I’m willing to do something a little crazier now. If, for some reason, I don’t have a job at the end of next year, I think I’d like to go and teach English at some school overseas in the middle of nowhere. I’d really do it this time too.

Also my adult-man garden is looking good with the start of spring with the sweet peas flowering…

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‘He’s not angry with you anymore’

ON Sunday my pastor preached a powerful sermon on Jacob wrestling with God in Genesis.

As he was praying afterwards he was talking about God and he said ‘He’s not angry with you anymore.’

It hit me hard. The tears came and I had to work to prevent tears becoming sobs.

 ‘He’s not angry with you anymore.’

I guess I didn’t realise I felt like God was angry with me and so it surprised me that it was this line that caused so much raw emotion for me.

I’ve been pondering why it caused this reaction and I think it goes something like this.

Sometimes I feel like I work so hard. I get up and go to work and then come home and exercise and then work some more and then on the weekend I rush from gardening to cooking for friends to more work and church. It’s exhausting. And yet even though I work so hard, people aren’t pleased with me. As a high school teacher, it can be pretty thankless and all the work doesn’t mean the students are appreciative. The other day my favourite class was having an off day and they were so disrespectful.

With SSA, I feel like I’ve done the ‘right thing’ for going on 16 years and it’s still so much hard work and striving to keep doing the right thing. Right now, there is a guy who I’m not into, but sometimes we make eye contact across the room. Okay, when I say sometimes I really mean ‘not very often’, cause we’re not in the same room very often, but I know that he knows that I know. And then this is work as well. The guy who I’m going to avoid eye contact with so as to not send signals, which I have zero intention of acting on anyway. It feels like it mocks me.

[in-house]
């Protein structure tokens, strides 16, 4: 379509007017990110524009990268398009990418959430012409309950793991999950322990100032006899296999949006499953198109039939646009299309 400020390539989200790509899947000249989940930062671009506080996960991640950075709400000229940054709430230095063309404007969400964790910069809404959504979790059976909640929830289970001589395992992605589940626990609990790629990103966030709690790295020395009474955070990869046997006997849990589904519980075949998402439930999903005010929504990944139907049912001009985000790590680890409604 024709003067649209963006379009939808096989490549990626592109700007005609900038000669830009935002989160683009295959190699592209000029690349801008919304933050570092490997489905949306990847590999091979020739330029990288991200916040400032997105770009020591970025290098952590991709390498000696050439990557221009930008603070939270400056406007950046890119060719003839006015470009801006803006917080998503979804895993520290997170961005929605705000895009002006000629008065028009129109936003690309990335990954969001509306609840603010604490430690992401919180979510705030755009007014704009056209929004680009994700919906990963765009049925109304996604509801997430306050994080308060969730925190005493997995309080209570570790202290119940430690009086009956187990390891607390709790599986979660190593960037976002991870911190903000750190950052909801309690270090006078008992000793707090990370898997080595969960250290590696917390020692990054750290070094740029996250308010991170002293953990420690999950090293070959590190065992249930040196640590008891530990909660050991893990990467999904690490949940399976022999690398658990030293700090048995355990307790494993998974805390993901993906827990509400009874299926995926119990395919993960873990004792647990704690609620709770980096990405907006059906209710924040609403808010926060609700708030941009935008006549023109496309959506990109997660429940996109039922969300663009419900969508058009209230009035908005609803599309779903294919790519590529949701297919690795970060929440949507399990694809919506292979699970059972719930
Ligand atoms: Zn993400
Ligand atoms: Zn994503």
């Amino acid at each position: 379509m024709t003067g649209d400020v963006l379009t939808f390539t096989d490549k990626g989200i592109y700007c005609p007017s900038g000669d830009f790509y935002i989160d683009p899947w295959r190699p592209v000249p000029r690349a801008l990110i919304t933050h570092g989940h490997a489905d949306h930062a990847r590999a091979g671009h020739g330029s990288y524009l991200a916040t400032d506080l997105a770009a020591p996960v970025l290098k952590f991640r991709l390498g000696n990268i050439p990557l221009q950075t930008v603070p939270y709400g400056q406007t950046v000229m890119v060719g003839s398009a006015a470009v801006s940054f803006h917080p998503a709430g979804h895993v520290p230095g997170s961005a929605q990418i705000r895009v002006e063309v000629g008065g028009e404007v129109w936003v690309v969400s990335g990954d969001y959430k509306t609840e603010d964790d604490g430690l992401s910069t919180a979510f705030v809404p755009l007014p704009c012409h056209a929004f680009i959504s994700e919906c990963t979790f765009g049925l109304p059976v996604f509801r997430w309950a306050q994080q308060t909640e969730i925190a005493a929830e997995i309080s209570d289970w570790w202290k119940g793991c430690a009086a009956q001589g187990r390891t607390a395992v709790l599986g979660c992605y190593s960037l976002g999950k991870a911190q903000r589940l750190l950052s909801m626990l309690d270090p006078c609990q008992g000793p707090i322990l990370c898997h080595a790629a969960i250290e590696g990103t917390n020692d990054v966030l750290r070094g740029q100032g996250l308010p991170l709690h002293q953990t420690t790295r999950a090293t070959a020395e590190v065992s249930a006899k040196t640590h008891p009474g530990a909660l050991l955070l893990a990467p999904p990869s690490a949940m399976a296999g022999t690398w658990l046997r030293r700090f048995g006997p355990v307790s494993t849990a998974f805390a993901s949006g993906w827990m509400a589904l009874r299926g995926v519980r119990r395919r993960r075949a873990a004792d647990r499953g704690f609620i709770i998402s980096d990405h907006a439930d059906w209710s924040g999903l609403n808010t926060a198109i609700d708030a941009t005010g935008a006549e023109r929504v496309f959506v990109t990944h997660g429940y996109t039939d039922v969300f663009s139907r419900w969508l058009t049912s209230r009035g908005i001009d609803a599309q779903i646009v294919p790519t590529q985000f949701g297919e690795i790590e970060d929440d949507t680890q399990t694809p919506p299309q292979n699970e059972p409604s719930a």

I guess I’m the older brother in the prodigal son story. The one who stayed home and did the right thing and got bitter and felt that ‘dad’ was angry at him. Maybe that’s why I got some emotion from my pastor’s words. The possibility of being accepted without work and striving.

I want to go and spend the next two weeks in a beach house surrounded by forest and listen to the waves crash. The place I was this time last year.

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I’m not sure it would help.

As someone on the resurgence wrote the other day:

“What we really need is to rest in a Savior who has sacrificed everything for us already and can give us life to its fullest every day, as well as for eternity.

The gospel gives us that rest. The pursuit of idols is a relentless and endless pursuit of acceptance, but the gospel gives us a position of acceptance in Christ Jesus. We already have in Christ Jesus all the acceptance, security, and hope that every idol promises, but can never deliver. The gospel allows us to stop working in pursuit of acceptance, which leads to restlessness, and frees us to work from our acceptance, which leads to rest.”